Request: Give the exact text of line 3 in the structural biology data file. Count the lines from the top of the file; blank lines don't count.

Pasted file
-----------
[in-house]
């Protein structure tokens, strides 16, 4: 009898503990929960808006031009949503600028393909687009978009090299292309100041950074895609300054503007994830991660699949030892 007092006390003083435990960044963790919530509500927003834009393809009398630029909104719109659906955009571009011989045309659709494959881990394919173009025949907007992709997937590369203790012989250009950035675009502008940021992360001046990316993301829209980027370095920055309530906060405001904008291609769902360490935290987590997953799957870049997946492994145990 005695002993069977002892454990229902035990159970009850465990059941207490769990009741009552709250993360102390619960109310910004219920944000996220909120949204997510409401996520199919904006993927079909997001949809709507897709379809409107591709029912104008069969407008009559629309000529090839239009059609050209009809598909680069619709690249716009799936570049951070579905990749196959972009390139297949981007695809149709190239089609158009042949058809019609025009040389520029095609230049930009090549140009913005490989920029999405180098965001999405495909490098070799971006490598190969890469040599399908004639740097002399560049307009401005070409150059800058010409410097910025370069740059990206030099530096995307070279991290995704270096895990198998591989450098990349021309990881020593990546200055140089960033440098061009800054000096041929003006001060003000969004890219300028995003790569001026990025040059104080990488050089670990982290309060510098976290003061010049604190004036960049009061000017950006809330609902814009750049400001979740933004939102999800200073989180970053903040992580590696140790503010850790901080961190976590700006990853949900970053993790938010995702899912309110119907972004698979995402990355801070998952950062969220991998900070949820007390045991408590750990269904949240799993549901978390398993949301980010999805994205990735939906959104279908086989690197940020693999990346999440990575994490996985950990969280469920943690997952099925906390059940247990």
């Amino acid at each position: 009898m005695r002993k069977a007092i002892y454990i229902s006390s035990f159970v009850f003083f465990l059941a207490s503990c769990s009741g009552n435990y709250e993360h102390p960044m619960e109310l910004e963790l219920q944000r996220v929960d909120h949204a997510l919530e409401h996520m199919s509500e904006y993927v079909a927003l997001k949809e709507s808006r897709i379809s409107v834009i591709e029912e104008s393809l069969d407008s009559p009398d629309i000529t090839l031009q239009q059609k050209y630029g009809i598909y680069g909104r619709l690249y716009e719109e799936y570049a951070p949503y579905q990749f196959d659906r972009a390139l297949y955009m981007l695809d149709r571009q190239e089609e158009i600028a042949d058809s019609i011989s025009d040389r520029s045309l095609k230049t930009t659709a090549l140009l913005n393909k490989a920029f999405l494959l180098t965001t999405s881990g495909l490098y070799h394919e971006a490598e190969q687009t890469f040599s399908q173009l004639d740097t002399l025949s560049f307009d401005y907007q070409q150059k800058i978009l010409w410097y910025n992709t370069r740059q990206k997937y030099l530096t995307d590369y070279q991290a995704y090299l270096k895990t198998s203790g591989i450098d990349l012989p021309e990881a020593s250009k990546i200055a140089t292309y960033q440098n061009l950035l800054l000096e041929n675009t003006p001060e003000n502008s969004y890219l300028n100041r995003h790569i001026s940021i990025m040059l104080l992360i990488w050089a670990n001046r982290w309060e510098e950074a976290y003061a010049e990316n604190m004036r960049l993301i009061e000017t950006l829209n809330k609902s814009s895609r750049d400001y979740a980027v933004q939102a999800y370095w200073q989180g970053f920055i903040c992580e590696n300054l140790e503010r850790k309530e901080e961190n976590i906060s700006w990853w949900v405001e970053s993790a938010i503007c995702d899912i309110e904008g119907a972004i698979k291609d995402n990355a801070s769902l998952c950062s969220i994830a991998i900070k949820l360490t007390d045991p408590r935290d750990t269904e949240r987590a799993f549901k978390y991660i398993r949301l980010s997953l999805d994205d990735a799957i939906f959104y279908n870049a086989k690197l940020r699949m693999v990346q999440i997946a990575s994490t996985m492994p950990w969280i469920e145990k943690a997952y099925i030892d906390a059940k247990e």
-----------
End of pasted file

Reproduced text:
């Amino acid at each position: 009898m005695r002993k069977a007092i002892y454990i229902s006390s035990f159970v009850f003083f465990l059941a207490s503990c769990s009741g009552n435990y709250e993360h102390p960044m619960e109310l910004e963790l219920q944000r996220v929960d909120h949204a997510l919530e409401h996520m199919s509500e904006y993927v079909a927003l997001k949809e709507s808006r897709i379809s409107v834009i591709e029912e104008s393809l069969d407008s009559p009398d629309i000529t090839l031009q239009q059609k050209y630029g009809i598909y680069g909104r619709l690249y716009e719109e799936y570049a951070p949503y579905q990749f196959d659906r972009a390139l297949y955009m981007l695809d149709r571009q190239e089609e158009i600028a042949d058809s019609i011989s025009d040389r520029s045309l095609k230049t930009t659709a090549l140009l913005n393909k490989a920029f999405l494959l180098t965001t999405s881990g495909l490098y070799h394919e971006a490598e190969q687009t890469f040599s399908q173009l004639d740097t002399l025949s560049f307009d401005y907007q070409q150059k800058i978009l010409w410097y910025n992709t370069r740059q990206k997937y030099l530096t995307d590369y070279q991290a995704y090299l270096k895990t198998s203790g591989i450098d990349l012989p021309e990881a020593s250009k990546i200055a140089t292309y960033q440098n061009l950035l800054l000096e041929n675009t003006p001060e003000n502008s969004y890219l300028n100041r995003h790569i001026s940021i990025m040059l104080l992360i990488w050089a670990n001046r982290w309060e510098e950074a976290y003061a010049e990316n604190m004036r960049l993301i009061e000017t950006l829209n809330k609902s814009s895609r750049d400001y979740a980027v933004q939102a999800y370095w200073q989180g970053f920055i903040c992580e590696n300054l140790e503010r850790k309530e901080e961190n976590i906060s700006w990853w949900v405001e970053s993790a938010i503007c995702d899912i309110e904008g119907a972004i698979k291609d995402n990355a801070s769902l998952c950062s969220i994830a991998i900070k949820l360490t007390d045991p408590r935290d750990t269904e949240r987590a799993f549901k978390y991660i398993r949301l980010s997953l999805d994205d990735a799957i939906f959104y279908n870049a086989k690197l940020r699949m693999v990346q999440i997946a990575s994490t996985m492994p950990w969280i469920e145990k943690a997952y099925i030892d906390a059940k247990e």